Commissioned Research

Research on the Continuum of Teacher Education

In 2007, the Teaching Council commissioned research on the continuum of teacher education in Ireland and internationally. This included initial teacher education, induction and continuing professional development. The research was done in two parts, the first of which was a background paper prepared by John Coolahan, Professor Emeritus of Education at NUI Maynooth. This was followed by a detailed study undertaken on the Teaching Council’s behalf by Dr. Paul Conway, Dr. Rosaleen Murphy, Dr. Anne Rath and Professor Kathy Hall from UCC. This research has informed the Council’s work on drafting its Review and Accreditation Strategy, its Policy paper on the Continuum of Teacher Education and its Criteria and Guidelines for Providers of Initial Teacher Education Programmes.

Attitudinal Survey

As part of its role in promoting teaching as a profession, the Council has published the results of a survey on attitudes to the teaching profession. This survey of 1,000 adults, carried out by independent market research company, iReach Market Research, has shown that overall, there are positive attitudes to the teaching profession. The majority of respondents are satisfied with the way teachers do their jobs and have a high level of trust in teachers. There is also a strong endorsement of the valuable role teachers play in our society and a good level of understanding of the complexity of the role and the skill level required.

Research on Job Satisfaction and Occupational Stress in Teaching

In July 2010, the Teaching Council engaged the ESRI to compile a report on its behalf in relation to primary teachers’ job satisfaction and stress levels.

The study was based on data obtained through the Growing Up in Ireland longitudinal research into nine year old children. As well as focusing on children and their parents, that study collected very detailed information on their teachers and the school context over 2007/2008. For each of the 8,000+ children in the survey, questionnaires were completed by their classroom teacher and school principal.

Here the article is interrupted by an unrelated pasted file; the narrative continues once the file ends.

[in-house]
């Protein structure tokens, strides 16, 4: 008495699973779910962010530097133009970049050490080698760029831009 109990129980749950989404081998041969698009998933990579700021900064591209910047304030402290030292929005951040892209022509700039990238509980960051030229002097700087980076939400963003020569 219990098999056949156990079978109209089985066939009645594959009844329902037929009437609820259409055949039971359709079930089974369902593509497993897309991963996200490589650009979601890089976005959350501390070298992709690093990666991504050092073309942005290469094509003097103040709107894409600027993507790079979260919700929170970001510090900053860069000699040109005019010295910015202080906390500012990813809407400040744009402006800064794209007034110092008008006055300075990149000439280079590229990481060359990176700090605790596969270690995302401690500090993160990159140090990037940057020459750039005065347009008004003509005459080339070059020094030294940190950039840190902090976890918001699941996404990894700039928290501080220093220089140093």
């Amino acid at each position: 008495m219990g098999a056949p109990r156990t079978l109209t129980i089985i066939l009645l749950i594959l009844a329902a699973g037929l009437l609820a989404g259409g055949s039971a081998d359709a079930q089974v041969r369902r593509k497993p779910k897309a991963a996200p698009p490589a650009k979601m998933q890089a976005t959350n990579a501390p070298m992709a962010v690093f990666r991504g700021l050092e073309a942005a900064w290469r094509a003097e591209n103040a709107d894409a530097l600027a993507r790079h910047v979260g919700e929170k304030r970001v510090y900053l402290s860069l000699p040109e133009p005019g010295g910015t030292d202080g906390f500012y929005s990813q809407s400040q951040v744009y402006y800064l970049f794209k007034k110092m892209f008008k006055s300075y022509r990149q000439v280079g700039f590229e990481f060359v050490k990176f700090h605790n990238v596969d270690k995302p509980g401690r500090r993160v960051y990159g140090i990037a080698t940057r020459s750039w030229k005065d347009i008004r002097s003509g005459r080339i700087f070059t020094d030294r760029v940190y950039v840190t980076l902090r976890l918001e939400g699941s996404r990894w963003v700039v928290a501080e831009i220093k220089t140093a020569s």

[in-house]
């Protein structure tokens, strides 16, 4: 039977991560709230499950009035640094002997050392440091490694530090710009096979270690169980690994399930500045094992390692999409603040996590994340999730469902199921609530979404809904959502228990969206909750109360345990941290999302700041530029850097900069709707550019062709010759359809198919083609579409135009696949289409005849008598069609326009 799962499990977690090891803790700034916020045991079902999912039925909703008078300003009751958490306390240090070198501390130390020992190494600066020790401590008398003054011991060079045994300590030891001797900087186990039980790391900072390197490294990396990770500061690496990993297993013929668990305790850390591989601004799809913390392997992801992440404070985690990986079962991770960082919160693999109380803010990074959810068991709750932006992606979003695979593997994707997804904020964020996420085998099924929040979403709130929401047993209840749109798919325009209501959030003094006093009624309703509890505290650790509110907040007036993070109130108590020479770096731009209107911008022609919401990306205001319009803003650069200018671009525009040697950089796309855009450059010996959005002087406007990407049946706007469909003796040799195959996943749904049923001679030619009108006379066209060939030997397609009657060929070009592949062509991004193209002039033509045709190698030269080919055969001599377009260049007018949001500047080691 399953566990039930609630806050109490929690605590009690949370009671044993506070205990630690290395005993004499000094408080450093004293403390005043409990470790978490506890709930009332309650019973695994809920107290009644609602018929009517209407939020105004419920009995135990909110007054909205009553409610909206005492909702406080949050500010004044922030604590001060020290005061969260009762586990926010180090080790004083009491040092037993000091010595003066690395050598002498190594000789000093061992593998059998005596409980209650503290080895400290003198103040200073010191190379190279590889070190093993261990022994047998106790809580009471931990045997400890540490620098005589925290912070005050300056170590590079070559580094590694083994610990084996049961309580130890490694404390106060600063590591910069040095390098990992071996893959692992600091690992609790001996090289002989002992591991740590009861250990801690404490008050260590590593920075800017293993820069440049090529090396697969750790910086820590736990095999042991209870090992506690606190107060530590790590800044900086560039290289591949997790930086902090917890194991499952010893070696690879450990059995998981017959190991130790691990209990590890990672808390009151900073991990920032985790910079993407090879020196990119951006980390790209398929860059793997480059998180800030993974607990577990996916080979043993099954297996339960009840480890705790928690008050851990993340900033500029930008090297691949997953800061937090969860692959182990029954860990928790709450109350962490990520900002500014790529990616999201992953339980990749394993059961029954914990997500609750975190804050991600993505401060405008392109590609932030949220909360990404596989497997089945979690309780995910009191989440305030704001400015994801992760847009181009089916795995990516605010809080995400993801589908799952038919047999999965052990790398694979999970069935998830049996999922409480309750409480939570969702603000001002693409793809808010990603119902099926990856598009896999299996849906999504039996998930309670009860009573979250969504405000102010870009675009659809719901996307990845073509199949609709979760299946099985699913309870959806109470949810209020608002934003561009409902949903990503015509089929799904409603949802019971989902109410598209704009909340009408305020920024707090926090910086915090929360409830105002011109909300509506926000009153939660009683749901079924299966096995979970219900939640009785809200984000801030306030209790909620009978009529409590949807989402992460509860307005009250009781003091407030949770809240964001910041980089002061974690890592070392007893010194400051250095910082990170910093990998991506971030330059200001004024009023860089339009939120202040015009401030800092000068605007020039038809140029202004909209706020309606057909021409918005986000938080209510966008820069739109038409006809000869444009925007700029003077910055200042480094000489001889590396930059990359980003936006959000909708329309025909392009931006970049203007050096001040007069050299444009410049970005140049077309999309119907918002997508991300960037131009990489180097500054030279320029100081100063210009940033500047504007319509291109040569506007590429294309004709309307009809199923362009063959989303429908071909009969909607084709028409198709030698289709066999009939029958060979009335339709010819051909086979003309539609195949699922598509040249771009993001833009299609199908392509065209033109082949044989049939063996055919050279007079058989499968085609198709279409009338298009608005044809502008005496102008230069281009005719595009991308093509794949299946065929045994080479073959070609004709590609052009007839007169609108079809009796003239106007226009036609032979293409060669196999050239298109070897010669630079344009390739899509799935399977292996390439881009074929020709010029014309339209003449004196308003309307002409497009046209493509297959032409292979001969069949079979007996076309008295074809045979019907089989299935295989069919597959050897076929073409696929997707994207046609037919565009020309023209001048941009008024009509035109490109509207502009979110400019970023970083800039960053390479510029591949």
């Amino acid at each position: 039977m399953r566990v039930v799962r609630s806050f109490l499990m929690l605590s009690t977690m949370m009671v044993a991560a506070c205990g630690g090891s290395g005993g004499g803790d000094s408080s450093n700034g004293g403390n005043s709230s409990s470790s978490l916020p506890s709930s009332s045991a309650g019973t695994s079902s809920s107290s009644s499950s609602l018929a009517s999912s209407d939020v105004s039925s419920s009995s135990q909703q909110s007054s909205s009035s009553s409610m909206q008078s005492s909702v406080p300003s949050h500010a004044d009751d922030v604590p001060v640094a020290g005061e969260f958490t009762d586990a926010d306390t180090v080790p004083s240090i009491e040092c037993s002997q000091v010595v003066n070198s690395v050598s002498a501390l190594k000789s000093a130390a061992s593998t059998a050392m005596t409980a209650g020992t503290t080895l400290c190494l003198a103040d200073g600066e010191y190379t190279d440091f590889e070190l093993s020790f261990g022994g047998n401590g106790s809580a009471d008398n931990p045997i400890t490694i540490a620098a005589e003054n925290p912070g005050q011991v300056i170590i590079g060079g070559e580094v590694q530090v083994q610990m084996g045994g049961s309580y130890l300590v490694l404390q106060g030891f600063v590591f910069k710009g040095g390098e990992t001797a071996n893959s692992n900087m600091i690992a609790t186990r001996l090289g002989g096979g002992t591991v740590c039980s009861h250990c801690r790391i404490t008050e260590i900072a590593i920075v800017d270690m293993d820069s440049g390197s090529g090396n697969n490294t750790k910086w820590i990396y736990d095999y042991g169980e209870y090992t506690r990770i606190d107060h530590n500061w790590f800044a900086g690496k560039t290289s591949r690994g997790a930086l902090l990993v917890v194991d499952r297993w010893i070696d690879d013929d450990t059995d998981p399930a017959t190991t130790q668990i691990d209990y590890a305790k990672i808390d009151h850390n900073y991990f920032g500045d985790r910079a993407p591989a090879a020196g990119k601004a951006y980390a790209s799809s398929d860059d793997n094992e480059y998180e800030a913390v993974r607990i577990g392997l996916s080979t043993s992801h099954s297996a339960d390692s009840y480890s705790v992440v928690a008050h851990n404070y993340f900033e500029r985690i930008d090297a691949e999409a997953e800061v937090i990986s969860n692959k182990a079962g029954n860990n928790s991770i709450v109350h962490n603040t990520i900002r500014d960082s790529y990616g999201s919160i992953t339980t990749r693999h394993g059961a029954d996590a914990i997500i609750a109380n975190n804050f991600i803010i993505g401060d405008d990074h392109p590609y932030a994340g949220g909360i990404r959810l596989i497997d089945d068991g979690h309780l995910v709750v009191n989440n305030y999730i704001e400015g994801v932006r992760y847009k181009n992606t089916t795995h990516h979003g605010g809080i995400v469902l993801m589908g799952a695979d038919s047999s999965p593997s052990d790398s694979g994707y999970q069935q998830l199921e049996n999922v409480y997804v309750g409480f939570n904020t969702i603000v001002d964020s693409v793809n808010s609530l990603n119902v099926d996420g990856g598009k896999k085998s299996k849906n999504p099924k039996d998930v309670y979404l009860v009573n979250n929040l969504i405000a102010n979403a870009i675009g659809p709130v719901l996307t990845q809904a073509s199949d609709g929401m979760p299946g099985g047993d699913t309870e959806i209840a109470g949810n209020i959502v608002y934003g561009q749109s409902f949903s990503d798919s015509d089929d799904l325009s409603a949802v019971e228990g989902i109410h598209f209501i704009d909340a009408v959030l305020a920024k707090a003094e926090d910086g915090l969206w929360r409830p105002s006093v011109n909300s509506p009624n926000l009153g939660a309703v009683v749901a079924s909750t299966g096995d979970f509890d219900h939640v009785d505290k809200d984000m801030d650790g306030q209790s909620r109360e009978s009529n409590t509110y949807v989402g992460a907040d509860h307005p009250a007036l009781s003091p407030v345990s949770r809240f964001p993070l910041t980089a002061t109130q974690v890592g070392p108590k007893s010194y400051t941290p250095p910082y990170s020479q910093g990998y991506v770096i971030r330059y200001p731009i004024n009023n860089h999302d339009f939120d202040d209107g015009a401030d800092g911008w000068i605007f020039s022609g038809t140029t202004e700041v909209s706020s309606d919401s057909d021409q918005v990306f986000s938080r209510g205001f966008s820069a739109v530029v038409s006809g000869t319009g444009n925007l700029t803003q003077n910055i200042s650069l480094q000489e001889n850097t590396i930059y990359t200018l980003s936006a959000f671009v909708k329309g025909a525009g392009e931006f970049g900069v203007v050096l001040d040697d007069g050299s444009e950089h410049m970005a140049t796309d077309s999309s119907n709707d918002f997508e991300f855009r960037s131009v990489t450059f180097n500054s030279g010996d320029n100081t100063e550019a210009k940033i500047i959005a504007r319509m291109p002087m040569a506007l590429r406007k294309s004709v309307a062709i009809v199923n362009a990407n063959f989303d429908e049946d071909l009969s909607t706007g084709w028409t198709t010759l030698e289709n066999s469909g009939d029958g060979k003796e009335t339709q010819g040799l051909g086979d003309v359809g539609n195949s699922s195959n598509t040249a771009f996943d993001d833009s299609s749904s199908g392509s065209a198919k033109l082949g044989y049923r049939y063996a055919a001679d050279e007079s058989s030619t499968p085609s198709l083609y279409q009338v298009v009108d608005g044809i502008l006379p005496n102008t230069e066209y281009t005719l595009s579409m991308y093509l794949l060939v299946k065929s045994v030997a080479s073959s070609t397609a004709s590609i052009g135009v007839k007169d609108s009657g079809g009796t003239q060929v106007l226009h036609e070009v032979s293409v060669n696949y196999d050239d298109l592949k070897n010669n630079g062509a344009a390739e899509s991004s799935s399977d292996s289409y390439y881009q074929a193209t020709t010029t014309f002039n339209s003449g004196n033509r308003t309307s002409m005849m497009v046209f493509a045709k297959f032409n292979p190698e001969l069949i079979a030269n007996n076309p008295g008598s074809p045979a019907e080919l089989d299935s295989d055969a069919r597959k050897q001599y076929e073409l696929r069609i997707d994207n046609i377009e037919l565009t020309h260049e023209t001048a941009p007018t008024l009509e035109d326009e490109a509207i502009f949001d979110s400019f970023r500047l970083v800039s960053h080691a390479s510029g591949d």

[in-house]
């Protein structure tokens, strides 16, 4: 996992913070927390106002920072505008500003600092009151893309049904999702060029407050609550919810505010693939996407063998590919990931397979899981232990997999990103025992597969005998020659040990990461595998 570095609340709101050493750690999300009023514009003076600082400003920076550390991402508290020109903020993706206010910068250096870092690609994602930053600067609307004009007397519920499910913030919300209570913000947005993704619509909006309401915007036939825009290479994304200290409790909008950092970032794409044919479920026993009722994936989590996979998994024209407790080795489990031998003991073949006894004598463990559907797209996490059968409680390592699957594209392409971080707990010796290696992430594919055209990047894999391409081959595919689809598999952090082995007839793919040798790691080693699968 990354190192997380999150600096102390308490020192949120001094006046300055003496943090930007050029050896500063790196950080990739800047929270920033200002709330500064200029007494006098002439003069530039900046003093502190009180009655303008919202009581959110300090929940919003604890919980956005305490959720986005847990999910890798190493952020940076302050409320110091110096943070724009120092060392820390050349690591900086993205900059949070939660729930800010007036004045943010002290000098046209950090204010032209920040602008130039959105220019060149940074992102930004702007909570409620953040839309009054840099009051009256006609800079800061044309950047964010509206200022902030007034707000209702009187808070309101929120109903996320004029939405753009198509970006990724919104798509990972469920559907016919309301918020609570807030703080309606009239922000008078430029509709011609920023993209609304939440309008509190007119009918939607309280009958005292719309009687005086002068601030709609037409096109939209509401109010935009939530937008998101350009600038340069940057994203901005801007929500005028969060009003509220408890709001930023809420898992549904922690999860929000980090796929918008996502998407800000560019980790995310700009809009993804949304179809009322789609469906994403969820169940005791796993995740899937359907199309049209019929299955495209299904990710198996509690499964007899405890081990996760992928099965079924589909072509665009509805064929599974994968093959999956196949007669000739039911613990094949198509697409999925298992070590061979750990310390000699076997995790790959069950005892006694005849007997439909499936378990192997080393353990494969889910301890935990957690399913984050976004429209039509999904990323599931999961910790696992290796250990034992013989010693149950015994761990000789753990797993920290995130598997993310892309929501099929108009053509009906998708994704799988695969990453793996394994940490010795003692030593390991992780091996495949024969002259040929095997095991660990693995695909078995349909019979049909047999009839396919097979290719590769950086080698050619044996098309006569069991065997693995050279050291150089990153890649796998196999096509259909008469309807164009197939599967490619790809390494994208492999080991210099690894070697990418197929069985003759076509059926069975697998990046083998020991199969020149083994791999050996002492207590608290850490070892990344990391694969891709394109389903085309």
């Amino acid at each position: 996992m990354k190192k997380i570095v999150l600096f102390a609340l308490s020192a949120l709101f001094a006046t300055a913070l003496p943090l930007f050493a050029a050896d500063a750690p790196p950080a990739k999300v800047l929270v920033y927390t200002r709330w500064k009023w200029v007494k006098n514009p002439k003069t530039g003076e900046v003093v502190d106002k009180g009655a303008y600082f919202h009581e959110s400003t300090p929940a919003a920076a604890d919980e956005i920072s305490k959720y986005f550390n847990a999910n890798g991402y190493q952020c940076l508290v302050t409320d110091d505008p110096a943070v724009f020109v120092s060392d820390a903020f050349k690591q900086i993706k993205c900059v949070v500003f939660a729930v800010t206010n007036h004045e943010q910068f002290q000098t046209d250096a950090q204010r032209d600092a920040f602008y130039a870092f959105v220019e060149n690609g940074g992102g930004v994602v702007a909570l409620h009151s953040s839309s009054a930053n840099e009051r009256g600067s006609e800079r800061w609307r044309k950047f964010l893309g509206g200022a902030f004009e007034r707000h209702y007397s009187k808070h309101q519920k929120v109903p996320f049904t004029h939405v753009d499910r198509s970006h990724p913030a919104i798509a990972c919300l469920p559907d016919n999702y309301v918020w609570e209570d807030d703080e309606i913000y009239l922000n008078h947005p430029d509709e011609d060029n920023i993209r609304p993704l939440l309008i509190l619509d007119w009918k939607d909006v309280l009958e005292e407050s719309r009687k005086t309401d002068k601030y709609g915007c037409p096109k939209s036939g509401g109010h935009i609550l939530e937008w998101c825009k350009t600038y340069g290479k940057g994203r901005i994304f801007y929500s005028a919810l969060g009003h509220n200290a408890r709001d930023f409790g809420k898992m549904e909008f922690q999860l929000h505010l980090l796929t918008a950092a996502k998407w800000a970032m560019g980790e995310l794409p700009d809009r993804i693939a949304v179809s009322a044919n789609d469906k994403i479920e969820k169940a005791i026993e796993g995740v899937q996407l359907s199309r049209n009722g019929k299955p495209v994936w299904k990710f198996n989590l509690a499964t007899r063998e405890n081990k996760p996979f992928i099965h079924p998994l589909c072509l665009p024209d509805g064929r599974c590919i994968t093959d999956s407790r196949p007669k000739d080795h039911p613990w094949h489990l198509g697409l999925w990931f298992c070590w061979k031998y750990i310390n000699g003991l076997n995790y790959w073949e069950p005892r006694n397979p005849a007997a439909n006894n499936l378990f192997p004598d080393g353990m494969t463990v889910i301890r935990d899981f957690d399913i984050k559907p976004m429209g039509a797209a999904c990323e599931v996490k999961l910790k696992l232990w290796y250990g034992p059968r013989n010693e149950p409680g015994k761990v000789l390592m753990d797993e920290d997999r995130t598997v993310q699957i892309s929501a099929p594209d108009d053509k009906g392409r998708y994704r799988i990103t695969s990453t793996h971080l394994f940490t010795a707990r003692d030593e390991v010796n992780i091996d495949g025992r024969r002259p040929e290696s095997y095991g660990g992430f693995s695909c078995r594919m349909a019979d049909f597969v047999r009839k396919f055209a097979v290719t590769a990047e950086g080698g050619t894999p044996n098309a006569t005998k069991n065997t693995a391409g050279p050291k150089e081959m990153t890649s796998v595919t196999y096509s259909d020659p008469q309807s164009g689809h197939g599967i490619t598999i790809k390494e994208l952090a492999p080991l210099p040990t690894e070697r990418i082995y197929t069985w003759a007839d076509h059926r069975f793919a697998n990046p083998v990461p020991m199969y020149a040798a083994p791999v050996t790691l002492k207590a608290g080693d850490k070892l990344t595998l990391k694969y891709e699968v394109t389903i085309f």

The ESRI report was approved by Council at its meeting on 13 June 2011.

Research on Teachers’ Professional Development

In July 2010, the Teaching Council engaged the ESRI to compile a report on its behalf in relation to continuing professional development among primary teachers.

The study was based on data obtained through the Growing Up in Ireland longitudinal research into nine year old children. As well as focusing on children and their parents, that study collected very detailed information on their teachers and the school context over 2007/2008. For each of the 8,000+ children in the survey, questionnaires were completed by their classroom teacher and school principal.

The ESRI report was approved by Council at its meeting on 13 June 2011.

Practice-based Research

In July 2010 a team of four post-doctoral teachers, in collaboration with Professor Mark Morgan from St. Patrick’s College, Drumcondra, was funded by the Council to carry out research entitled “Practice-based Research Encompassing Professional Development”. The four researchers are convinced of the viability of this form of CPD for busy practitioners who wish to improve their practice, and/or understanding of practice while developing as professionals. The research was school-based and grounded in teacher self-evaluation whereby teachers acknowledged the core values informing their practice and tested how these values are lived out daily in their professional practice within their classroom work.

Research on Entry Requirements to Initial Teacher Education

Following a consultation process (2012-2013 ) on entry requirements to initial teacher education, the Teaching Council concluded that due to the complexity of the issues raised, further research was necessary. It therefore commissioned the ERSI to carry out this research. The findings of same (published 10 November 2016) offer key insights into ITE entry requirements and application procedures, the profile of applicants, and the implications of changing entry criteria. The report situates these findings within the international context, and has subsequently informed the Council’s deliberations and advice. This advice has been submitted to the Department of Education and Skills, who will make the final decision on the matter.